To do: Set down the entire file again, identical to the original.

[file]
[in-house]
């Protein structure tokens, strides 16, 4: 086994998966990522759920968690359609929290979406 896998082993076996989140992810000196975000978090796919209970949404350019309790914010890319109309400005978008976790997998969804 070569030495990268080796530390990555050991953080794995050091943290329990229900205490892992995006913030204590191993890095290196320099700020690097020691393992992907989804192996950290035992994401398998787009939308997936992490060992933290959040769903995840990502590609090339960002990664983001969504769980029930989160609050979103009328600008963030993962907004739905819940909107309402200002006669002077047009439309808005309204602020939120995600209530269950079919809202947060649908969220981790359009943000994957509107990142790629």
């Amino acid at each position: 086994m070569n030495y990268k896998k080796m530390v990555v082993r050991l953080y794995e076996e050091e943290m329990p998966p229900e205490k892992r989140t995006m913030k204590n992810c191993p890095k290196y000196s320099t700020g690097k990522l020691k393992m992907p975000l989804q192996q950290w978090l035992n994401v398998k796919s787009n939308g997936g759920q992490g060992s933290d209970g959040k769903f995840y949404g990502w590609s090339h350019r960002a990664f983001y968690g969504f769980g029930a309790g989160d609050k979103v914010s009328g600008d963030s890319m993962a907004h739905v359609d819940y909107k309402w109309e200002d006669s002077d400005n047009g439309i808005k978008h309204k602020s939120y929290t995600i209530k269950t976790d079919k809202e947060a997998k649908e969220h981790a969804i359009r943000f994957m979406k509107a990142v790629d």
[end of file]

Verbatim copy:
[in-house]
């Protein structure tokens, strides 16, 4: 086994998966990522759920968690359609929290979406 896998082993076996989140992810000196975000978090796919209970949404350019309790914010890319109309400005978008976790997998969804 070569030495990268080796530390990555050991953080794995050091943290329990229900205490892992995006913030204590191993890095290196320099700020690097020691393992992907989804192996950290035992994401398998787009939308997936992490060992933290959040769903995840990502590609090339960002990664983001969504769980029930989160609050979103009328600008963030993962907004739905819940909107309402200002006669002077047009439309808005309204602020939120995600209530269950079919809202947060649908969220981790359009943000994957509107990142790629």
């Amino acid at each position: 086994m070569n030495y990268k896998k080796m530390v990555v082993r050991l953080y794995e076996e050091e943290m329990p998966p229900e205490k892992r989140t995006m913030k204590n992810c191993p890095k290196y000196s320099t700020g690097k990522l020691k393992m992907p975000l989804q192996q950290w978090l035992n994401v398998k796919s787009n939308g997936g759920q992490g060992s933290d209970g959040k769903f995840y949404g990502w590609s090339h350019r960002a990664f983001y968690g969504f769980g029930a309790g989160d609050k979103v914010s009328g600008d963030s890319m993962a907004h739905v359609d819940y909107k309402w109309e200002d006669s002077d400005n047009g439309i808005k978008h309204k602020s939120y929290t995600i209530k269950t976790d079919k809202e947060a997998k649908e969220h981790a969804i359009r943000f994957m979406k509107a990142v790629d």